« Reply #14 on: February 17, 2011, 02:36:56 AM »
Nitrous Oxide Systems! Spray the crap out of it.

And you'll be huntin' another rear end too.  LOL



I thought that was the goal, besides I know a guy.

One of my partners dad had a Chrysler/Plymouth/Dodge dealership from the early 60s through the mid 70s. When they closed it he toke the parts department to his warehouse. One day I am going to get in there and have a blast.

mopar346

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Re: NOS
« Reply #15 on: February 17, 2011, 02:38:23 AM »
They all fantasize about the holy grail of NOS: a Chevy dealer that closed in '69 and hasn't been touched since-still a car on the showroom floor. It will go down someday and make headlines. Don't ask.
[/quote]

Sounds like a AMC store in NC I keep hearing about.

JohnZ

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Re: NOS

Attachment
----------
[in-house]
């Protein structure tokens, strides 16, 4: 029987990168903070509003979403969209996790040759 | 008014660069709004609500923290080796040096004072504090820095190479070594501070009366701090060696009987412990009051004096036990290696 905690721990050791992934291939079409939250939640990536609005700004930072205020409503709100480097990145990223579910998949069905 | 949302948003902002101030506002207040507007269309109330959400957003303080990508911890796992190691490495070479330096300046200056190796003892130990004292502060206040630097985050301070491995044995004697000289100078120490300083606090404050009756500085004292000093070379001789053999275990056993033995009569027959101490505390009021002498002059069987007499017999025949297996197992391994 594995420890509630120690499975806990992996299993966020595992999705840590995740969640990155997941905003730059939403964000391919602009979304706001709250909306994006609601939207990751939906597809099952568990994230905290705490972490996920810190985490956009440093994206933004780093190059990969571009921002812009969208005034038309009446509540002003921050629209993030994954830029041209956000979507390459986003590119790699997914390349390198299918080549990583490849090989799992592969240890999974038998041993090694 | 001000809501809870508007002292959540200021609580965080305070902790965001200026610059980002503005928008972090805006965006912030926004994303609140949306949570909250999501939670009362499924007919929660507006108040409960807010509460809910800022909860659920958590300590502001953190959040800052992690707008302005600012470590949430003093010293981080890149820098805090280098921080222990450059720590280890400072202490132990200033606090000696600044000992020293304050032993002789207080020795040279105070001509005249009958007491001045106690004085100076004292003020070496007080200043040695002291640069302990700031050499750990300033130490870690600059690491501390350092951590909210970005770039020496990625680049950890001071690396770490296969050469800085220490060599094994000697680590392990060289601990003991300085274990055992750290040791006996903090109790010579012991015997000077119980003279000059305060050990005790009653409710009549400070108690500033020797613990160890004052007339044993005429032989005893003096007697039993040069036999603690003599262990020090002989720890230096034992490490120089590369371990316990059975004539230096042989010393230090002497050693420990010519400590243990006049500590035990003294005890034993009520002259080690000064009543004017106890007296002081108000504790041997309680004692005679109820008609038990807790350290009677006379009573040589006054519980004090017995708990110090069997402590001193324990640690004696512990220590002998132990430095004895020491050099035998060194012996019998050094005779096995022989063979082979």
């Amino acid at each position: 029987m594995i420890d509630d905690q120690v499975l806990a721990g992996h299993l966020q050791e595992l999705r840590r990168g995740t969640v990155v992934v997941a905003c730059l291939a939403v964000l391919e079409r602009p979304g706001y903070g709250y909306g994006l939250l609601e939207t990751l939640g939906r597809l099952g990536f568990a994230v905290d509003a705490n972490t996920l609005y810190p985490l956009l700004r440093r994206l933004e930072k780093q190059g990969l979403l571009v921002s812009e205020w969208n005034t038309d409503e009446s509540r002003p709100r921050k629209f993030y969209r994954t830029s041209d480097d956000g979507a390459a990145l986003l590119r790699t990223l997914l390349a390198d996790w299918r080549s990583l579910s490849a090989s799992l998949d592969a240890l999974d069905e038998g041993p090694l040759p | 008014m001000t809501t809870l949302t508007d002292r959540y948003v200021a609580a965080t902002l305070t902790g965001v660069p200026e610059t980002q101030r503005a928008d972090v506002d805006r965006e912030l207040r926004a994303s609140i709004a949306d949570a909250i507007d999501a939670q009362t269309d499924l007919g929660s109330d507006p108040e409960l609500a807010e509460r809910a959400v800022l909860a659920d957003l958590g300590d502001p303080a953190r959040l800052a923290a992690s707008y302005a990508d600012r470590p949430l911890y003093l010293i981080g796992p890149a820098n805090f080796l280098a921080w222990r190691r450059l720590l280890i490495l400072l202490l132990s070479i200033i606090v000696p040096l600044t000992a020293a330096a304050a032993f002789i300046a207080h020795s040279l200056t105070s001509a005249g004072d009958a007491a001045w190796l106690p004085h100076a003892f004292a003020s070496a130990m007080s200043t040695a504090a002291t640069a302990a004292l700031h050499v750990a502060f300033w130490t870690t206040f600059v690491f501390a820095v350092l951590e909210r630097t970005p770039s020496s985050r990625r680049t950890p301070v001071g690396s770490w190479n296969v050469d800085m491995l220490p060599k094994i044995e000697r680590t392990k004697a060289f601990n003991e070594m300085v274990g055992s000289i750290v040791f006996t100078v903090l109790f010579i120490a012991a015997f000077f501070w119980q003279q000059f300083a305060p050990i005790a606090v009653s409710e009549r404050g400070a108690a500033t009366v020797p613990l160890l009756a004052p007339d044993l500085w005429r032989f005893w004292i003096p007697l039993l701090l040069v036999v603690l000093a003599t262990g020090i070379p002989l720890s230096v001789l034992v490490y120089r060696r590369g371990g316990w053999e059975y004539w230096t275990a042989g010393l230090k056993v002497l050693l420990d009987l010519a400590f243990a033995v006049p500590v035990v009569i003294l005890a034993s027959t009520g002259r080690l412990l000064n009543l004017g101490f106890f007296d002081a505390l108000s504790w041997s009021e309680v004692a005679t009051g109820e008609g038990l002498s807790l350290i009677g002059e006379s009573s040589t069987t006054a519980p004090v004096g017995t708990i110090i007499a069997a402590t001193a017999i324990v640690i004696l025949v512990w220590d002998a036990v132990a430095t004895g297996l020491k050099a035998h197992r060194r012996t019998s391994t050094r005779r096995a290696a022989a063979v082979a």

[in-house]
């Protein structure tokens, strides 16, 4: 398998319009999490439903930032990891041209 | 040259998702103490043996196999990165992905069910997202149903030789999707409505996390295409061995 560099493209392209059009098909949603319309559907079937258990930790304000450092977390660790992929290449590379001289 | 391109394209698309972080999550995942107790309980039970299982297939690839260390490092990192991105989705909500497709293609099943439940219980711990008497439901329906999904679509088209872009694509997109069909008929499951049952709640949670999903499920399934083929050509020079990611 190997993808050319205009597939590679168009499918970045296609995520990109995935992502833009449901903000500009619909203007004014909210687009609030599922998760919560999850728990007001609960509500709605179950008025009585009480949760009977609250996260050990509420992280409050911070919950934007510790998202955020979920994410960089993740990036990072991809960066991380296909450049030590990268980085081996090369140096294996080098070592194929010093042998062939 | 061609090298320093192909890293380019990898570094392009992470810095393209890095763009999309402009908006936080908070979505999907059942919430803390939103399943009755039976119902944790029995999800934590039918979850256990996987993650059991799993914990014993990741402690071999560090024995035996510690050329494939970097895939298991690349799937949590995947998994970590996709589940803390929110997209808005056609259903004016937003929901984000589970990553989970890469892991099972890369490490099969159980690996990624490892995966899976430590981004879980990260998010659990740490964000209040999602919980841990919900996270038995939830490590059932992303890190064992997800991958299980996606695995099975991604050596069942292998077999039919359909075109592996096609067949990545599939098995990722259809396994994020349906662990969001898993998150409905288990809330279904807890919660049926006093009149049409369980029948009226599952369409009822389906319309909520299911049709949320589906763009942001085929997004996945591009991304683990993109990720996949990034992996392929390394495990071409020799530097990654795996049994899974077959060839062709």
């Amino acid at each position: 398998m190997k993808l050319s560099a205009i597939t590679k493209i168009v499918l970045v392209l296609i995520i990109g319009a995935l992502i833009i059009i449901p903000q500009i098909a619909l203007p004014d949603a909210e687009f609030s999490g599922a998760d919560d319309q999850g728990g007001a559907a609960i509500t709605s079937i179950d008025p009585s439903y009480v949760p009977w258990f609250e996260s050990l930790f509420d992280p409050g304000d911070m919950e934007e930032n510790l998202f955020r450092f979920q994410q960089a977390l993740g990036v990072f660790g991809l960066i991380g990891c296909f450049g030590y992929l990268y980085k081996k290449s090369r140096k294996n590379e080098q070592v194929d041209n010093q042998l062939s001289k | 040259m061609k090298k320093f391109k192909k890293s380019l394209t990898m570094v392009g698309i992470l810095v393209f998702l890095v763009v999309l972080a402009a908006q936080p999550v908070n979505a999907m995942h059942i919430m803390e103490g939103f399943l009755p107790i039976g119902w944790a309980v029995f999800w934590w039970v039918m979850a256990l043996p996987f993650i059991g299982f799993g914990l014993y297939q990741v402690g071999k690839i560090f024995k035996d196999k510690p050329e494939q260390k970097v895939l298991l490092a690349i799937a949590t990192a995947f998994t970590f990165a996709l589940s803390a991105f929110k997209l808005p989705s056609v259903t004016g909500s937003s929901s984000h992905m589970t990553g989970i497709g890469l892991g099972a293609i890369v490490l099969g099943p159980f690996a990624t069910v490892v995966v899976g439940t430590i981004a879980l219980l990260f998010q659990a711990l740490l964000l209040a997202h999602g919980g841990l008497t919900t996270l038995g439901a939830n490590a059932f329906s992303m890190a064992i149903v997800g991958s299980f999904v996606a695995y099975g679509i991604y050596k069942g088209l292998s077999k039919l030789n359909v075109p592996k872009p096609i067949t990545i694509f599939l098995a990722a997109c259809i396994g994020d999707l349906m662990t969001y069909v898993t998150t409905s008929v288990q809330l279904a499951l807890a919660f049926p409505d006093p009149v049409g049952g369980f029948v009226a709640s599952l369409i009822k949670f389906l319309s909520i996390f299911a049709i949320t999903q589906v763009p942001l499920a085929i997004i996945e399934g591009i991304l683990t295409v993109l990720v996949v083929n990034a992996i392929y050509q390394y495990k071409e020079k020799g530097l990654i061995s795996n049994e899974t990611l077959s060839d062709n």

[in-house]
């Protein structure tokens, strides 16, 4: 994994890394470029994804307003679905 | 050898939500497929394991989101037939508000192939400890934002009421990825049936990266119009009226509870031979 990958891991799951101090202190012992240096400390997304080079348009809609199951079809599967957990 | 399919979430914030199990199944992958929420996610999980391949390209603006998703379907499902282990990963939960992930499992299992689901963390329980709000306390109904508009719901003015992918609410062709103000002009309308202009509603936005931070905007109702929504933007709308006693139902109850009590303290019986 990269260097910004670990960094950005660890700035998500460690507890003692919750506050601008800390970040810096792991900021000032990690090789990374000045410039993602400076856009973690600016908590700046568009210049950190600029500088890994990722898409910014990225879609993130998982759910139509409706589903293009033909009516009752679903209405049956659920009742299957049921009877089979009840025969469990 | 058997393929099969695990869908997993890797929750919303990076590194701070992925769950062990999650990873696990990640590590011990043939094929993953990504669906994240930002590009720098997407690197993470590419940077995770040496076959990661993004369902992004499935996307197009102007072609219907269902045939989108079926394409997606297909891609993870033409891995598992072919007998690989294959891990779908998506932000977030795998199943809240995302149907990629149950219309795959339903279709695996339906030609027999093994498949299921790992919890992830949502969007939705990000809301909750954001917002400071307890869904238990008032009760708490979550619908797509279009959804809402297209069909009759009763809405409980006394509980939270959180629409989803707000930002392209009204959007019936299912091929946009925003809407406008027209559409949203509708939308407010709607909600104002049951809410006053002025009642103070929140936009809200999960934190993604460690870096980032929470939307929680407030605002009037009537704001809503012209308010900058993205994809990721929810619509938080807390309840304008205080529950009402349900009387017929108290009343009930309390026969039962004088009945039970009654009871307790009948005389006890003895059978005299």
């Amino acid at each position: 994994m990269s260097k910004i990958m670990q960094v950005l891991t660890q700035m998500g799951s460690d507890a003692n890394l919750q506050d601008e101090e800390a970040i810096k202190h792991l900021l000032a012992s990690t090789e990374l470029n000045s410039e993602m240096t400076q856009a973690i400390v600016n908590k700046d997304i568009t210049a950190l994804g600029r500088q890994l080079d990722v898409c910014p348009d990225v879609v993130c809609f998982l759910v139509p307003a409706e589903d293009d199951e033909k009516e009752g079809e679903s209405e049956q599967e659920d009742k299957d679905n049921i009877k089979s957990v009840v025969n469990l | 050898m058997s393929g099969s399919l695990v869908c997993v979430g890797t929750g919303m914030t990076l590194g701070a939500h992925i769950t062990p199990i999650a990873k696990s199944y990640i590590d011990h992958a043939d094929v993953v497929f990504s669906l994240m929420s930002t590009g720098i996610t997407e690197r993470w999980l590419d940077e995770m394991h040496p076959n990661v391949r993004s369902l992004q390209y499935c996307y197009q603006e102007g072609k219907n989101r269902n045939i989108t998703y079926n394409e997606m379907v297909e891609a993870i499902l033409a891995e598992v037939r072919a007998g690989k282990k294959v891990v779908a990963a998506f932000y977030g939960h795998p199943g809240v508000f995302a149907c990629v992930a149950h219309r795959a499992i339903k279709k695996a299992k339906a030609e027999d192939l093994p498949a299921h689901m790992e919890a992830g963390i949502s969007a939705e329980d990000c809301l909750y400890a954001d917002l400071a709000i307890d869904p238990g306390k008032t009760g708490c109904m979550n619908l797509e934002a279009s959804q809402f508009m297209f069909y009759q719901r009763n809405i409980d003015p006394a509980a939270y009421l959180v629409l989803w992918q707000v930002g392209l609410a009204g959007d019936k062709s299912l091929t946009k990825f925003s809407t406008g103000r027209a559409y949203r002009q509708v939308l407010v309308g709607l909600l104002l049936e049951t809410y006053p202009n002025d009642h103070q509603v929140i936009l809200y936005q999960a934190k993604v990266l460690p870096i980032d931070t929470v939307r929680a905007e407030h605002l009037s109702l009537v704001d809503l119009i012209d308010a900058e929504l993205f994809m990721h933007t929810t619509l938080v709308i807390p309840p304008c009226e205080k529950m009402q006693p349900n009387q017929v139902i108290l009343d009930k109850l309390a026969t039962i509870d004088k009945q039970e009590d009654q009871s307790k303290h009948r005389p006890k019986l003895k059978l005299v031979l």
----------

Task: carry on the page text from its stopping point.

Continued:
« Reply #16 on: February 17, 2011, 05:46:33 PM »
99% of the stuff advertised by eBay sellers as "NOS" (New Old Stock) isn't; it's NORS (New Old Replacement Stock). Those new to the hobby get mesmerized by the "NOS" term, buy the stuff, then find out it isn't quite like an original part and it was made last year. You have to know what you're looking for, unless you're building a "catalog car".
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tom

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Re: NOS
« Reply #17 on: February 17, 2011, 06:21:25 PM »
The "old" often means different things to buyers than it does to sellers. Buyers may expect a perfect original part, but some sellers expect easy money from  some sucker. As usual, Buyer be very aware.
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o